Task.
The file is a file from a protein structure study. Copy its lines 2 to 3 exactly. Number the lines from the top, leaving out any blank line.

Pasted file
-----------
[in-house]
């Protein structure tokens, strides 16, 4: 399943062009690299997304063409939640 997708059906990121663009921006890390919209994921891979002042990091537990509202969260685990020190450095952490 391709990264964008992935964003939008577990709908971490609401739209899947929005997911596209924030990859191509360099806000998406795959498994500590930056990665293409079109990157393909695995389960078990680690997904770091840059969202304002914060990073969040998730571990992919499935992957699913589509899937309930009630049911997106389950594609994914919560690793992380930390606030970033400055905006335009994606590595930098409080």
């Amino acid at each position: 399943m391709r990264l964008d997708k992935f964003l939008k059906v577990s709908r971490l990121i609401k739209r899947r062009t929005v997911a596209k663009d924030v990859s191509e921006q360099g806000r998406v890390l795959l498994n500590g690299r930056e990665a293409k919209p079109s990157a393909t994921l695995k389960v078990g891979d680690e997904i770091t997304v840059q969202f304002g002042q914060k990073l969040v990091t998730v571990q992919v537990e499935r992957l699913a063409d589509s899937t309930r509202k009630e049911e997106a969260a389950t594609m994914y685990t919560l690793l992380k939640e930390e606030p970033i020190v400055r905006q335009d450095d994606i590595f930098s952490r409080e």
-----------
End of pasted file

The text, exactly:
């Protein structure tokens, strides 16, 4: 399943062009690299997304063409939640 997708059906990121663009921006890390919209994921891979002042990091537990509202969260685990020190450095952490 391709990264964008992935964003939008577990709908971490609401739209899947929005997911596209924030990859191509360099806000998406795959498994500590930056990665293409079109990157393909695995389960078990680690997904770091840059969202304002914060990073969040998730571990992919499935992957699913589509899937309930009630049911997106389950594609994914919560690793992380930390606030970033400055905006335009994606590595930098409080």
């Amino acid at each position: 399943m391709r990264l964008d997708k992935f964003l939008k059906v577990s709908r971490l990121i609401k739209r899947r062009t929005v997911a596209k663009d924030v990859s191509e921006q360099g806000r998406v890390l795959l498994n500590g690299r930056e990665a293409k919209p079109s990157a393909t994921l695995k389960v078990g891979d680690e997904i770091t997304v840059q969202f304002g002042q914060k990073l969040v990091t998730v571990q992919v537990e499935r992957l699913a063409d589509s899937t309930r509202k009630e049911e997106a969260a389950t594609m994914y685990t919560l690793l992380k939640e930390e606030p970033i020190v400055r905006q335009d450095d994606i590595f930098s952490r409080e």